While it wins them fights, the fans suffer. A clinch-filled fight is like watching the Indianapolis 500 with a speed bump every 25 feet.
Dirrell, on the other hand, does everything from the outside and gets a look of panic whenever an opponent gets close enough to hit him. Also, hardly a fan-friendly style for an athlete whose ability suggests names like Roy Jones or Michael Nunn.
Devon Alexander, in the biggest fight of his career last Saturday night, displayed every bad habit forged under the current amateur system. He flicked meaningless punches, tangled himself up in clinches when the action got close, and fought with the mindset of someone looking to hurt Timothy Bradley’s feelings more than actually hurt Timothy Bradley.
And how can we blame him? This is the fighter he was raised to be. If nobody taught Alexander how to fight like a professional, it’s hard to say that he should be expected to fight like one.
“A lot of jabbing and arm punching. A lot of running just to not get hit,” Aguilar continued while some poor novice kid was getting his lip split from repeated inside uppercuts behind us. “What happens when he fights a real warrior who knows how to cut off a ring and knows that sometimes you have to get hit in order to counter? Ten, Twenty years fighting, ribbons and medals from tournaments, an undefeated professional, sometimes a world title– And you still have to wonder what will happen when they get hit? It’s a joke.”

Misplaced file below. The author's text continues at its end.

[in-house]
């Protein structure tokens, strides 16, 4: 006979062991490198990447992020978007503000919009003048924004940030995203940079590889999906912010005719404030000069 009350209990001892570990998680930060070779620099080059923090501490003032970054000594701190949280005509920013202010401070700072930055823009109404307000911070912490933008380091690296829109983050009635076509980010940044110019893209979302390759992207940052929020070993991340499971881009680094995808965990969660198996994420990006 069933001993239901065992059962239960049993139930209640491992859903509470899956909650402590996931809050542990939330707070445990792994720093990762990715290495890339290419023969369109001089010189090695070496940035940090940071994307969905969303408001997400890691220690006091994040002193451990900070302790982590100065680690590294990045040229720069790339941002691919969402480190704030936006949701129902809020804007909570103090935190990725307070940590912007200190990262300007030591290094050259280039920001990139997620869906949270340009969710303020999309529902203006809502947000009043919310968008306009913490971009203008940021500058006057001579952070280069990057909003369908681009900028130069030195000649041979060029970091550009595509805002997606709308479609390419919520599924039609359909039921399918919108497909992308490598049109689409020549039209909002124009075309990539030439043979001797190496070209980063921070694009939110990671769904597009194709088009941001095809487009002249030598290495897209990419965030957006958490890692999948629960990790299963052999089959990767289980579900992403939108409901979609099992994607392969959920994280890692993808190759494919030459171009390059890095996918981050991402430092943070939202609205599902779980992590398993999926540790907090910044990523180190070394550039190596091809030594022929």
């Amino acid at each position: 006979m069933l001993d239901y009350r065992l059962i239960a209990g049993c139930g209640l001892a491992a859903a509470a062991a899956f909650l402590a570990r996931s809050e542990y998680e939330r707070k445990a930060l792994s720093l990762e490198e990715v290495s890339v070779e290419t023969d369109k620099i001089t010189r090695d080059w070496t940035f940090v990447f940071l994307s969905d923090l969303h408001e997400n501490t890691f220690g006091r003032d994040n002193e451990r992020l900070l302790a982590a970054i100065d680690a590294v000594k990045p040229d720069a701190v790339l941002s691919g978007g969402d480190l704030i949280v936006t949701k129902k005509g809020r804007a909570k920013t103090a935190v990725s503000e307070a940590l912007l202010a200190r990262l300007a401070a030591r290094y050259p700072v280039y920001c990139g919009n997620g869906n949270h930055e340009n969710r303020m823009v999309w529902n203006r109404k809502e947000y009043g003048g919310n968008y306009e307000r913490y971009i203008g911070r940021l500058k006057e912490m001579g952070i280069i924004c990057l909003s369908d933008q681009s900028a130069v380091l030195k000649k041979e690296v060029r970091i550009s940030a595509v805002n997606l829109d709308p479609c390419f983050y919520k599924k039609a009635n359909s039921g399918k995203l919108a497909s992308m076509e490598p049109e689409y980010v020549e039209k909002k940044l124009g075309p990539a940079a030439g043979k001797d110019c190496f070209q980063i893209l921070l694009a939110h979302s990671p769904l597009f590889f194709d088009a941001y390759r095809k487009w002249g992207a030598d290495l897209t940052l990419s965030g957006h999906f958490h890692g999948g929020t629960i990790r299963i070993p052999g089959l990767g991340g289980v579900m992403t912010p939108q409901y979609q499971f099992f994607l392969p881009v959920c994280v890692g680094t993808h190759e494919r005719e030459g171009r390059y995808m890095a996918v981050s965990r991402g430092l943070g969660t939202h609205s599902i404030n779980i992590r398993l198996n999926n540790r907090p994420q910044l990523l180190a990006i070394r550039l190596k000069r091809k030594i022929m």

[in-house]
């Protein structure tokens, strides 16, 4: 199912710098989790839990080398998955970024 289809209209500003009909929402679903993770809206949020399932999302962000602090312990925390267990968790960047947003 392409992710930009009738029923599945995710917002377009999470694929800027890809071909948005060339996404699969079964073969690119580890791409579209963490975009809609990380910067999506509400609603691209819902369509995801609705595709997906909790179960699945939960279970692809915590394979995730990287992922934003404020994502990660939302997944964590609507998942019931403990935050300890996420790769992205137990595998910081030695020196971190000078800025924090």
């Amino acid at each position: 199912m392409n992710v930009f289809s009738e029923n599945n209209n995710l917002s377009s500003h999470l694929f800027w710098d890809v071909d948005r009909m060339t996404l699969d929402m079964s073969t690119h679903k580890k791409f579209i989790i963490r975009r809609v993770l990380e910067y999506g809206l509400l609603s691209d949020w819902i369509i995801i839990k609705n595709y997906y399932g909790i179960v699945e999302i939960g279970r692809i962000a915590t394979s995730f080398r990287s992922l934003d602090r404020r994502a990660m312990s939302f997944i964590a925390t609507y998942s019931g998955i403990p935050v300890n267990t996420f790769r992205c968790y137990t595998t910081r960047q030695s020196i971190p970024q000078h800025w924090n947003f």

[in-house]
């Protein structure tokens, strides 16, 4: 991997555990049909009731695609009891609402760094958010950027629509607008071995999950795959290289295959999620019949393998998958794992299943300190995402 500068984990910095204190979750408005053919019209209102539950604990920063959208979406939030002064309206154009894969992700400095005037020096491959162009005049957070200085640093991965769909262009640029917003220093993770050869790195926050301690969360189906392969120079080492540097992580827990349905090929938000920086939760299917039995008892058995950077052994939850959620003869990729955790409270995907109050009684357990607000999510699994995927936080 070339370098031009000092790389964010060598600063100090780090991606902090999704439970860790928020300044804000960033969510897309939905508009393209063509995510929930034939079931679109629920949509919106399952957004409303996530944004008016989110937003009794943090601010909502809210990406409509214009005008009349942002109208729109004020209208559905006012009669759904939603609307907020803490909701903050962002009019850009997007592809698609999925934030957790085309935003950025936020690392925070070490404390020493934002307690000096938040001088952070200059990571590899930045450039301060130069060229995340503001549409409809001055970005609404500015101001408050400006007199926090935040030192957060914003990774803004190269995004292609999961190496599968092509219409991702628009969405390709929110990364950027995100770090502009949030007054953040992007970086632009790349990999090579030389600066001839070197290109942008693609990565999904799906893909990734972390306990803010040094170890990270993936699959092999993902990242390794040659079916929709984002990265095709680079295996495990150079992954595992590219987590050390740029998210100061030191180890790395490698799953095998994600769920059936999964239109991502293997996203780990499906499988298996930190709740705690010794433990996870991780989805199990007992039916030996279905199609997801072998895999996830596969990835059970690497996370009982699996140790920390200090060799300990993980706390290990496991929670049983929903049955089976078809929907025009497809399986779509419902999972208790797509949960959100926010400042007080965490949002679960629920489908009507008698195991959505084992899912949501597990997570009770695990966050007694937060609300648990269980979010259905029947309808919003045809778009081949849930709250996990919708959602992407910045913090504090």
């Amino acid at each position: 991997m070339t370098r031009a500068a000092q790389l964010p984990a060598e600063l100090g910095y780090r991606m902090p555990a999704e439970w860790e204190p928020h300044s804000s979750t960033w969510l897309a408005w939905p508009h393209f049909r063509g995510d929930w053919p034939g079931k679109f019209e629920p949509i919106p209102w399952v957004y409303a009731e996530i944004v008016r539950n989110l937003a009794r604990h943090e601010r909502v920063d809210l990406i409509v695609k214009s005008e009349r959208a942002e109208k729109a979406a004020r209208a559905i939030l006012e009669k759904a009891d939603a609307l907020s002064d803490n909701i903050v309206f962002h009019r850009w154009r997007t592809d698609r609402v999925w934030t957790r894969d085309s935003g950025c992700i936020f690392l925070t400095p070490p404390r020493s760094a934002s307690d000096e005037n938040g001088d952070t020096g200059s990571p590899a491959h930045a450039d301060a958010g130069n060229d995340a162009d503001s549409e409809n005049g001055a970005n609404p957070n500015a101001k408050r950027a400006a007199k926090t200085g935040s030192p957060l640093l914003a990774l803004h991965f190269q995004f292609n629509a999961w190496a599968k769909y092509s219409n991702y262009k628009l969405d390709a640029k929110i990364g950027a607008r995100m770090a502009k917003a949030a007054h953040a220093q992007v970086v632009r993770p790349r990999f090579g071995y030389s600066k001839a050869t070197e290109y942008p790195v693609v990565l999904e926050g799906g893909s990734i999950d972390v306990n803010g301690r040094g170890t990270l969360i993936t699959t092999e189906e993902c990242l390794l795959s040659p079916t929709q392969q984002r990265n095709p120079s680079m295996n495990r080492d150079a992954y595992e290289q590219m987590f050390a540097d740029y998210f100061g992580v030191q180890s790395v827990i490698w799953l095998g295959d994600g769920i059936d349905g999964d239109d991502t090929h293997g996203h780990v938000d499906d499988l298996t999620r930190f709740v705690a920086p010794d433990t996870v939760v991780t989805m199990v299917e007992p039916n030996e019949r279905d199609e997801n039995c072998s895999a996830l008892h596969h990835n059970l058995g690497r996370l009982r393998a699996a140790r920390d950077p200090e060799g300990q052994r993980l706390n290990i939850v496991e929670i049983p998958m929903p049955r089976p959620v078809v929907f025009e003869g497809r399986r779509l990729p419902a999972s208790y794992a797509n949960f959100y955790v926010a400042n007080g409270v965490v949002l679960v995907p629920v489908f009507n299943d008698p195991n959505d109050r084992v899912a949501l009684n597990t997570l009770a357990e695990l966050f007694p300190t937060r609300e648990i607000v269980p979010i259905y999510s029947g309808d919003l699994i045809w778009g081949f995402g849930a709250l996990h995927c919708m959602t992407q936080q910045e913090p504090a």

Compare Alexander’s performance last Saturday to someone like Juan Manuel Marquez, and the joke becomes quite twisted indeed.
Given that four of the top five pound for pound boxers in the world had limited amateur experience (none under the new system) and the fifth, Floyd Mayweather Jr., got most of his education under uncle Roger, it’s safe to say that the School of Hard Knocks is proving to be more beneficial than an amateur pedigree these days.
One of the keys to getting the American boxing scene back at full speed is to develop these awesome talents into real fighters with complete skill sets once again. If that means moving the kids out of the amateur system and into the few sweaty, stinky, blood-spattered old-school gyms remaining, then so be it.